In the primary schools of the Ayrshire of my childhood, children were encouraged to learn poems and songs (sometimes they coincided) for the annual Burns competitions.

It was a good way of engraving some of the poet’s best work on young minds. This poem-cum-song was a competition favourite.


O Mary, at thy window be,

It is the wish’d, the trysted hour;

Those smiles and glances let me see,

That make the miser’s treasure poor:

How blythely wad I bide the stoure,

A weary slave frae sun to sun;

Could I the rich reward secure,

The lovely Mary Morison!


Yestreen when to the trembling string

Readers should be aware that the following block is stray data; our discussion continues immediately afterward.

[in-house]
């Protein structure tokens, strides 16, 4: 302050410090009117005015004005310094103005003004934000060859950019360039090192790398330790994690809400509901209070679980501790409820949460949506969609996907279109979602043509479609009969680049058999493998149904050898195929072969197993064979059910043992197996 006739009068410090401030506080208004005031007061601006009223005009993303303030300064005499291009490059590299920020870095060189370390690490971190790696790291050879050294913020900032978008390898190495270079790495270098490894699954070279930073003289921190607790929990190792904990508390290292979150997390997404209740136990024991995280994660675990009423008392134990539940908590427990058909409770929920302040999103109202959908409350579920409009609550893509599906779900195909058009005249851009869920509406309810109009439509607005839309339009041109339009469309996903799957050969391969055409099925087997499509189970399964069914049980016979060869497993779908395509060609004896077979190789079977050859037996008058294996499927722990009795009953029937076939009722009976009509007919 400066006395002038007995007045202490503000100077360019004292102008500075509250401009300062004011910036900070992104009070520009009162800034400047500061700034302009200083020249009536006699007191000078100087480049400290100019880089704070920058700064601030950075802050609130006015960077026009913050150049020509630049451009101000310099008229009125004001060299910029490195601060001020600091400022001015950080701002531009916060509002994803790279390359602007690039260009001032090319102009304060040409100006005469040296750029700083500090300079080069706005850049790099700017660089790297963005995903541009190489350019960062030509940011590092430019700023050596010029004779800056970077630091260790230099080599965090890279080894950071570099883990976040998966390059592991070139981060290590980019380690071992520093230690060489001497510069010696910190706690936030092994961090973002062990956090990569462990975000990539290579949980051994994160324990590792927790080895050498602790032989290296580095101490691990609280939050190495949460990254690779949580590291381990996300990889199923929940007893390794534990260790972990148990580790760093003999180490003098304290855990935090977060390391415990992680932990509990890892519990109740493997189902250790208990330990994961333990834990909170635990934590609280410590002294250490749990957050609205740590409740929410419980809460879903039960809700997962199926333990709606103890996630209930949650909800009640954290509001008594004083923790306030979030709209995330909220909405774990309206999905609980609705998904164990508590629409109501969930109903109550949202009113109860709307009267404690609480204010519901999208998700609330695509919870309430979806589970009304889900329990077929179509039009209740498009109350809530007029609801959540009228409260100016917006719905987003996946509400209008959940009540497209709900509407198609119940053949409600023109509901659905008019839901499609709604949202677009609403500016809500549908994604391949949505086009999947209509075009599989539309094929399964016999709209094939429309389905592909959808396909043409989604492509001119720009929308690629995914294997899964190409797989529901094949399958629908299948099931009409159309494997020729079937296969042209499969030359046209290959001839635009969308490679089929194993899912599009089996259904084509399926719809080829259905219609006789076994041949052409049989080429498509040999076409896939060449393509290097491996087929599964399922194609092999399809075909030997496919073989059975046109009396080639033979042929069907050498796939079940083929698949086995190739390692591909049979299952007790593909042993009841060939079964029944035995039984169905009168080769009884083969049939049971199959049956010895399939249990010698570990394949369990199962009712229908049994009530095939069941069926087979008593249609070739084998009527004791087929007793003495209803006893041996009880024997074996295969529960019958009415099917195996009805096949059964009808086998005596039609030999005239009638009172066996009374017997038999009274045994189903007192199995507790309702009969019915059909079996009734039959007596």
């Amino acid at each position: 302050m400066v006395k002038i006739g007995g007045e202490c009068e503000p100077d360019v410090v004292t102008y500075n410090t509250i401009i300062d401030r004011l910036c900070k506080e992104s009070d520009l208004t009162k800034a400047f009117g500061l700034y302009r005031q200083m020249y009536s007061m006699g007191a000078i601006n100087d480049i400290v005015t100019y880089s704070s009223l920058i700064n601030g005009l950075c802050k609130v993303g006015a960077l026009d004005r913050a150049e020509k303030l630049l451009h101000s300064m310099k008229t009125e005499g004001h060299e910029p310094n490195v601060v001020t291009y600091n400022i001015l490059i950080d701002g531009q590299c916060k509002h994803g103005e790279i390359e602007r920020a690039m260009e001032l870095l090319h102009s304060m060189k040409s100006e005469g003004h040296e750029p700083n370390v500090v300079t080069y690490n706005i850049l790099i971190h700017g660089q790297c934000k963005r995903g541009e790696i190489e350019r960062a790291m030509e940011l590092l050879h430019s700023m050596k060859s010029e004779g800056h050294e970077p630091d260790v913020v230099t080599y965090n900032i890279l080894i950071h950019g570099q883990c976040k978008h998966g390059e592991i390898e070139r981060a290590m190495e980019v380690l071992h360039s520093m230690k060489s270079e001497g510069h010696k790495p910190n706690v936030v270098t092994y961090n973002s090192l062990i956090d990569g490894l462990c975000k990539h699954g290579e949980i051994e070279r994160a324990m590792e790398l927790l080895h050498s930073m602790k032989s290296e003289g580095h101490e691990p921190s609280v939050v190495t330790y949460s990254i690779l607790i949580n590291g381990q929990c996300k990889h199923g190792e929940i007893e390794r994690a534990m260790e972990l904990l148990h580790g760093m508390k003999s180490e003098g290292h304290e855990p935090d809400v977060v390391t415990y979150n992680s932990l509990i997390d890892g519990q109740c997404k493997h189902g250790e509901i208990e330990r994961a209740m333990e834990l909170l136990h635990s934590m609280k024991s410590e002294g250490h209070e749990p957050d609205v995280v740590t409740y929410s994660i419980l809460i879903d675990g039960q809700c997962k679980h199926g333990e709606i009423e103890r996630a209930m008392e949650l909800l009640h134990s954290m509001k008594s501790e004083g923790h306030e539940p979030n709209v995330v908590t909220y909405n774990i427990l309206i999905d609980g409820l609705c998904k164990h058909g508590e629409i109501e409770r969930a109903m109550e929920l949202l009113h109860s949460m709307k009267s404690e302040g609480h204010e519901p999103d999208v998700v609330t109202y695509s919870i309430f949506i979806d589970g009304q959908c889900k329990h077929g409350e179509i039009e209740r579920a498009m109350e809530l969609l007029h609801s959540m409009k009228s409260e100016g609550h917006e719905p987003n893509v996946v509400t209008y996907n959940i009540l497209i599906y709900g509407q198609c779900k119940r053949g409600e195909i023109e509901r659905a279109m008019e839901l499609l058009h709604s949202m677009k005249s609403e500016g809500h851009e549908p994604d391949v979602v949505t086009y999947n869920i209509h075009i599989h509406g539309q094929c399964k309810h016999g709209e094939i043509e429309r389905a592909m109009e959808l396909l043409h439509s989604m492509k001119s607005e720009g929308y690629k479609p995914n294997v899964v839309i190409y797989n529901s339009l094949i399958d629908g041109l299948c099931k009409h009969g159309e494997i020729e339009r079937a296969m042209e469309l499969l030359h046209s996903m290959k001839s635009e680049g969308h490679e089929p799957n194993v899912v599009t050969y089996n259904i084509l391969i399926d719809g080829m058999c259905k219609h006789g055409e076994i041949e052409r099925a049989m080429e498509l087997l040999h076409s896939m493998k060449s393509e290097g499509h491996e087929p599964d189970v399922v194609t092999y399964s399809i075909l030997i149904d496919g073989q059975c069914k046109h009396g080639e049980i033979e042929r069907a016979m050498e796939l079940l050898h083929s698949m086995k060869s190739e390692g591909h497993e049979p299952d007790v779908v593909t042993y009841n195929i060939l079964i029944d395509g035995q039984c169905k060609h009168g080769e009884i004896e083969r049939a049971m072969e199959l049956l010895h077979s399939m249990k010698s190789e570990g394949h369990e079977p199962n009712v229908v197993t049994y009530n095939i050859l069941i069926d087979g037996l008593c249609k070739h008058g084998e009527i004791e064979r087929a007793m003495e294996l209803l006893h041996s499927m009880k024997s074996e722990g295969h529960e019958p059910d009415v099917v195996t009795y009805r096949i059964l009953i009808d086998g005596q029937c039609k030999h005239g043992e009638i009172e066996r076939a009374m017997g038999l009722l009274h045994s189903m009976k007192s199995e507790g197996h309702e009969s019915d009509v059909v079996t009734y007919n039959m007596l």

The dance gaed through the lighted ha’,

To thee my fancy took its wing,

I sat, but neither heard nor saw:

Though this was fair, and that was braw,

And yon the toast of a’ the town.

I sighed, and said amang them a’,

‘Ye are na Mary Morison.’


O Mary, canst thou wreck his peace

Wha for thy sake wad gladly die!

Or canst thou break that heart of his,

Whase only faute is loving thee!

If love for love thou wilt na gie,

At least be pity to me shown;

A thought ungentle canna be

The thought o’ Mary Morison.